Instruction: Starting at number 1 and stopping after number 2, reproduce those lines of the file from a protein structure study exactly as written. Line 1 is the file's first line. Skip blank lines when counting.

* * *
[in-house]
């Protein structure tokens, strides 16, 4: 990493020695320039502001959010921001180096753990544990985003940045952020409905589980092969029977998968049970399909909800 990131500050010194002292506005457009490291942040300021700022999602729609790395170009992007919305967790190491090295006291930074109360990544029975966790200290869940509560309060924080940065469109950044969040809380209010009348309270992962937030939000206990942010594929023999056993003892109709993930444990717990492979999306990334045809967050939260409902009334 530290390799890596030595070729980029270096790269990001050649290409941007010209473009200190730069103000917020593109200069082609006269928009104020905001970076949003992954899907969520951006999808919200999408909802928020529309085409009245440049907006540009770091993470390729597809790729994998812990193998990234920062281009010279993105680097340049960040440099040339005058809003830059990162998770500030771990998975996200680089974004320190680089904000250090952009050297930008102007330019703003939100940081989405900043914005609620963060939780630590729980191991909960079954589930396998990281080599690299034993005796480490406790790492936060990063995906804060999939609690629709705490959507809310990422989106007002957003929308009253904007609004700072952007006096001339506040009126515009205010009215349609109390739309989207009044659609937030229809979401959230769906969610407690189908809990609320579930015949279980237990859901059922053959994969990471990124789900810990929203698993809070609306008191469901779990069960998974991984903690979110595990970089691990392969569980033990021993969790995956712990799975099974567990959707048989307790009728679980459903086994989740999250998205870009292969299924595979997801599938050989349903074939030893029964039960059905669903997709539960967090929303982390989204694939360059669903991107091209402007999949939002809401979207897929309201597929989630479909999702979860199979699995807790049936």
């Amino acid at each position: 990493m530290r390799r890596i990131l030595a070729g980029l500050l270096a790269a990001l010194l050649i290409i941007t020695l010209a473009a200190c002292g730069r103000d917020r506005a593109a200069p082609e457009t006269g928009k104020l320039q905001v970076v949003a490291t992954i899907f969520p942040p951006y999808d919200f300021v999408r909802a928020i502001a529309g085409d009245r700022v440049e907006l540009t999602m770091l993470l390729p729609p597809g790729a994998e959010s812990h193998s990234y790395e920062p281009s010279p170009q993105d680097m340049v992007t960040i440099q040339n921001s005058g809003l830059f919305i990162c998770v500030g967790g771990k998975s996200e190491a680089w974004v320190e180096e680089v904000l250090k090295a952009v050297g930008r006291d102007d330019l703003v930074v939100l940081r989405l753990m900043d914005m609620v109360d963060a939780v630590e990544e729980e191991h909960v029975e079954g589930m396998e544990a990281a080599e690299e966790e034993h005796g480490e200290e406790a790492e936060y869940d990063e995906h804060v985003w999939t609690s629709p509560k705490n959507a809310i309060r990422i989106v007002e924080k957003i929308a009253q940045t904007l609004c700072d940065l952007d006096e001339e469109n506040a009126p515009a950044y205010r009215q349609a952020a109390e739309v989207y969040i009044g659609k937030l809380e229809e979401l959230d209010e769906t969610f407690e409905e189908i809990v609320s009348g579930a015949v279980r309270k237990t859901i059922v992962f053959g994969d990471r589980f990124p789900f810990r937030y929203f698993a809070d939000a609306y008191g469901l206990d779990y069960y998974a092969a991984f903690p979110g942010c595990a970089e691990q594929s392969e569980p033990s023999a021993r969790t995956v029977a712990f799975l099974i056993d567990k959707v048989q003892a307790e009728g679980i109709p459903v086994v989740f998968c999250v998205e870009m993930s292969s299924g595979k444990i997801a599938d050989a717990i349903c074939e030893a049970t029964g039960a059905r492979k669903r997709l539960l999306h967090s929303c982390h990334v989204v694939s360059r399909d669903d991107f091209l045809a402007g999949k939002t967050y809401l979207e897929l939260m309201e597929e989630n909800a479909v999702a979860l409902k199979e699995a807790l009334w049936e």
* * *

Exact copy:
[in-house]
């Protein structure tokens, strides 16, 4: 990493020695320039502001959010921001180096753990544990985003940045952020409905589980092969029977998968049970399909909800 990131500050010194002292506005457009490291942040300021700022999602729609790395170009992007919305967790190491090295006291930074109360990544029975966790200290869940509560309060924080940065469109950044969040809380209010009348309270992962937030939000206990942010594929023999056993003892109709993930444990717990492979999306990334045809967050939260409902009334 530290390799890596030595070729980029270096790269990001050649290409941007010209473009200190730069103000917020593109200069082609006269928009104020905001970076949003992954899907969520951006999808919200999408909802928020529309085409009245440049907006540009770091993470390729597809790729994998812990193998990234920062281009010279993105680097340049960040440099040339005058809003830059990162998770500030771990998975996200680089974004320190680089904000250090952009050297930008102007330019703003939100940081989405900043914005609620963060939780630590729980191991909960079954589930396998990281080599690299034993005796480490406790790492936060990063995906804060999939609690629709705490959507809310990422989106007002957003929308009253904007609004700072952007006096001339506040009126515009205010009215349609109390739309989207009044659609937030229809979401959230769906969610407690189908809990609320579930015949279980237990859901059922053959994969990471990124789900810990929203698993809070609306008191469901779990069960998974991984903690979110595990970089691990392969569980033990021993969790995956712990799975099974567990959707048989307790009728679980459903086994989740999250998205870009292969299924595979997801599938050989349903074939030893029964039960059905669903997709539960967090929303982390989204694939360059669903991107091209402007999949939002809401979207897929309201597929989630479909999702979860199979699995807790049936």